In the arena of active trading, a wide range of participants strive to sustain profitability and achieve specific objectives. Whether one is trading equities, futures or currencies, competitors from around the globe implement nearly infinite strategies on a daily basis. One such approach to the marketplace is known as black-box trading.
Black-box trading is a rules-based, fully automated method of engaging the financial markets. The term “black-box” alludes to the proprietary nature of the system or strategy that governs functionality. Black-box trading applications are also referred to as “quant,” “automated” or “algorithmic” systems. In addition, they often employ big data analytics and play an integral role in many disciplines including high-frequency trading (HFT).
As technology has evolved, black-box systems have come online to the masses. No longer must one be a large institutional participant to become a practitioner, as individual retail traders also have numerous options readily at their disposal.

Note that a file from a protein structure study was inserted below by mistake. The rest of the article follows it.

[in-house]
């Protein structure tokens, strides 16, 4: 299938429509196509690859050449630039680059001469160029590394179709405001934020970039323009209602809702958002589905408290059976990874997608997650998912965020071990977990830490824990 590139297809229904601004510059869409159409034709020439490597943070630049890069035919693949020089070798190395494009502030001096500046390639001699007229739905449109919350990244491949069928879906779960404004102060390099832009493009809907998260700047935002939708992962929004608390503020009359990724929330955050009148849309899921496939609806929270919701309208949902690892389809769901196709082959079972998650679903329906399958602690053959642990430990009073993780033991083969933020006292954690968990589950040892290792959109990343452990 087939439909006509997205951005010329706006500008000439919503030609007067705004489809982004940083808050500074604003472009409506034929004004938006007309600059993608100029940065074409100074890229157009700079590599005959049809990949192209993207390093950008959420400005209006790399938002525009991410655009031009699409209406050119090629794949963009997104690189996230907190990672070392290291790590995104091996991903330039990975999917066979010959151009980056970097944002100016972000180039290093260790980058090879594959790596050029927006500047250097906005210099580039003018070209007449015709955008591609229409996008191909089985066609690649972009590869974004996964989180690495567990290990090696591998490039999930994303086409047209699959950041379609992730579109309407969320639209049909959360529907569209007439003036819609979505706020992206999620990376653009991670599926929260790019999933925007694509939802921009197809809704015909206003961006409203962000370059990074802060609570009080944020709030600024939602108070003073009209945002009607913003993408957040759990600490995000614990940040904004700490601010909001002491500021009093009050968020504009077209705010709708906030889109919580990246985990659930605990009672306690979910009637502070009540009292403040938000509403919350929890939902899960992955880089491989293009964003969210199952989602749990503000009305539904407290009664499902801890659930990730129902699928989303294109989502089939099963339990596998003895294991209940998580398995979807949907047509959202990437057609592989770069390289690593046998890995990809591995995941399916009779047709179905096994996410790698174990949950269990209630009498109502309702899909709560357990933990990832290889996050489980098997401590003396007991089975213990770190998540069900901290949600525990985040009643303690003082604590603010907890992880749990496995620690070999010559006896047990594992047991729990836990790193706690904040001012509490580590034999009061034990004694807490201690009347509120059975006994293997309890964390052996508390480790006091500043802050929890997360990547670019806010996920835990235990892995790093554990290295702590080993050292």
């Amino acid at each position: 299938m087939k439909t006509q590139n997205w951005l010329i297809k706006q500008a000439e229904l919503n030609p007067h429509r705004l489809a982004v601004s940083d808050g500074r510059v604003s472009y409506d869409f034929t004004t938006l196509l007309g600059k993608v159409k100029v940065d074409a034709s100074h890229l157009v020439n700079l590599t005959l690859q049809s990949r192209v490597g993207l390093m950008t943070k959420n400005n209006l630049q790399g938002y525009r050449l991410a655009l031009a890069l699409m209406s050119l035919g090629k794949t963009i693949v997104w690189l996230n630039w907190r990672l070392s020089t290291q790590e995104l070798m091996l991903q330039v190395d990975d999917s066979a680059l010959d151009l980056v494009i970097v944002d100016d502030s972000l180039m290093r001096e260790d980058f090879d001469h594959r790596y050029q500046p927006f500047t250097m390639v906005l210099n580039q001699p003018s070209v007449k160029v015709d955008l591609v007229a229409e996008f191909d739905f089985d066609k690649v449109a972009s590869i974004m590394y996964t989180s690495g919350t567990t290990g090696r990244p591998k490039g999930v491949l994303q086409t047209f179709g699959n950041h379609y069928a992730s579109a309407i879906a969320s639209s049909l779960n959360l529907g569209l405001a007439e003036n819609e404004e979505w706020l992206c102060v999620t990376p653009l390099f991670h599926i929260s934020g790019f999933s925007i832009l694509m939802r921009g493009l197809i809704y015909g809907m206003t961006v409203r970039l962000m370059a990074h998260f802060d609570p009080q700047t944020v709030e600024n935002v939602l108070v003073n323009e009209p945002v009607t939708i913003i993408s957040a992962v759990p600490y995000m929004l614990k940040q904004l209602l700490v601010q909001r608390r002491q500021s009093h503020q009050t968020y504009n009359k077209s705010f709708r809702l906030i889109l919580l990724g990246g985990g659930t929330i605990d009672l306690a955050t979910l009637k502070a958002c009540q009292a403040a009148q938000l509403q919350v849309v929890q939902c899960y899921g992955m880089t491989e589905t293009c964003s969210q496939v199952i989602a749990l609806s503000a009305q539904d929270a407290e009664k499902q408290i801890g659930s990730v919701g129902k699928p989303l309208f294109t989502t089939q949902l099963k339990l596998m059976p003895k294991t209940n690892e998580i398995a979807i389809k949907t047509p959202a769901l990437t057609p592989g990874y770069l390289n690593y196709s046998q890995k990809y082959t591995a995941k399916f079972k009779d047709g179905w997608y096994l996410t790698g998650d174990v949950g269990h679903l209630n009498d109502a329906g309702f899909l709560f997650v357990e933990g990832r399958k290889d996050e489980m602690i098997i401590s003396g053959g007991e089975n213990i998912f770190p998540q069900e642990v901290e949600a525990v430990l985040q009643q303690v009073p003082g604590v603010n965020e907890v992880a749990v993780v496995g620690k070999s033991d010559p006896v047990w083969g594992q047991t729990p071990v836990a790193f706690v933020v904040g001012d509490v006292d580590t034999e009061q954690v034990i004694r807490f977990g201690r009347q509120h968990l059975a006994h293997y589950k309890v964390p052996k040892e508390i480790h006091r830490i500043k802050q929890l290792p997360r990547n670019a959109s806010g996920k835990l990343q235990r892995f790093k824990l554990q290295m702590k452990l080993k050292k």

What Is an Automated Trading System?
Automated trading systems — also referred to as mechanical trading systems, algorithmic trading, automated trading or system trading — allow traders to establish specific rules for both trade entries and exits that, once programmed, can be automatically executed via a computer. In fact, roughly 75% of shares traded on U.S. stock exchanges come from automatic trading systems.
Traders and investors can turn precise entry, exit, and money management rules into automated trading systems that allow computers to execute and monitor the trades. One of the biggest attractions of strategy automation is that it can take some of the emotion out of trading since trades are automatically placed once certain criteria are met.
The trade entry and exit rules can be based on simple conditions such as a moving average crossover or they can be complicated strategies that require a comprehensive understanding of the programming language specific to the user’s trading platform. They can also be based on the expertise of a qualified programmer.
Automated trading systems typically require the use of software linked to a direct access broker, and any specific rules must be written in that platform’s proprietary language. The TradeStation platform, for example, uses the EasyLanguage programming language. On the other hand, the NinjaTrader platform utilizes NinjaScript. The figure below shows an example of an automated strategy that triggered three trades during a trading session.